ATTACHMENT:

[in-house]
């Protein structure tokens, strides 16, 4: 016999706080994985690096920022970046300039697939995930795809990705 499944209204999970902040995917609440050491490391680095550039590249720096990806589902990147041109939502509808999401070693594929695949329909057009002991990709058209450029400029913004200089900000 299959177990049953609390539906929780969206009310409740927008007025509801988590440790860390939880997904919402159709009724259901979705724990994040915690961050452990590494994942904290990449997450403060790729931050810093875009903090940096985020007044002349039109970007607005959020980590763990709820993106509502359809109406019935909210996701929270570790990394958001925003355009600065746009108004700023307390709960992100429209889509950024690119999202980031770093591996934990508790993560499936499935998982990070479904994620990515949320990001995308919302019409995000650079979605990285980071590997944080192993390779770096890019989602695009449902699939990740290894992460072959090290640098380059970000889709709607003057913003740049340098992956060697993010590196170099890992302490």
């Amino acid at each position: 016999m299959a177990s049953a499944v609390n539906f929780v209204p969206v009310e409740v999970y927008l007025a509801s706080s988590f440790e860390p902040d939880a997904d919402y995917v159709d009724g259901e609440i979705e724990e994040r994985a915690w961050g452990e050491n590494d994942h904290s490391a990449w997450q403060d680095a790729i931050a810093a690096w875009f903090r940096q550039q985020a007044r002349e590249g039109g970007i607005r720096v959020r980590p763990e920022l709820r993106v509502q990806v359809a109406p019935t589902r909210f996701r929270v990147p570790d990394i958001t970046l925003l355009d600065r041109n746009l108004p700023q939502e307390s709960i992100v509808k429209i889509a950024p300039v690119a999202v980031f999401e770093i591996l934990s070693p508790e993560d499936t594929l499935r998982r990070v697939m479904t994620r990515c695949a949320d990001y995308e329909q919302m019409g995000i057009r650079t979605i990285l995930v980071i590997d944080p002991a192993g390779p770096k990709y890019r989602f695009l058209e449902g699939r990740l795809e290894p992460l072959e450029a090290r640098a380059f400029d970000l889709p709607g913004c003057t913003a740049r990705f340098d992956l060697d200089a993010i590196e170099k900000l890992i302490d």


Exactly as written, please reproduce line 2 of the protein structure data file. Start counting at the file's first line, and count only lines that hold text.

């Protein structure tokens, strides 16, 4: 016999706080994985690096920022970046300039697939995930795809990705 499944209204999970902040995917609440050491490391680095550039590249720096990806589902990147041109939502509808999401070693594929695949329909057009002991990709058209450029400029913004200089900000 299959177990049953609390539906929780969206009310409740927008007025509801988590440790860390939880997904919402159709009724259901979705724990994040915690961050452990590494994942904290990449997450403060790729931050810093875009903090940096985020007044002349039109970007607005959020980590763990709820993106509502359809109406019935909210996701929270570790990394958001925003355009600065746009108004700023307390709960992100429209889509950024690119999202980031770093591996934990508790993560499936499935998982990070479904994620990515949320990001995308919302019409995000650079979605990285980071590997944080192993390779770096890019989602695009449902699939990740290894992460072959090290640098380059970000889709709607003057913003740049340098992956060697993010590196170099890992302490």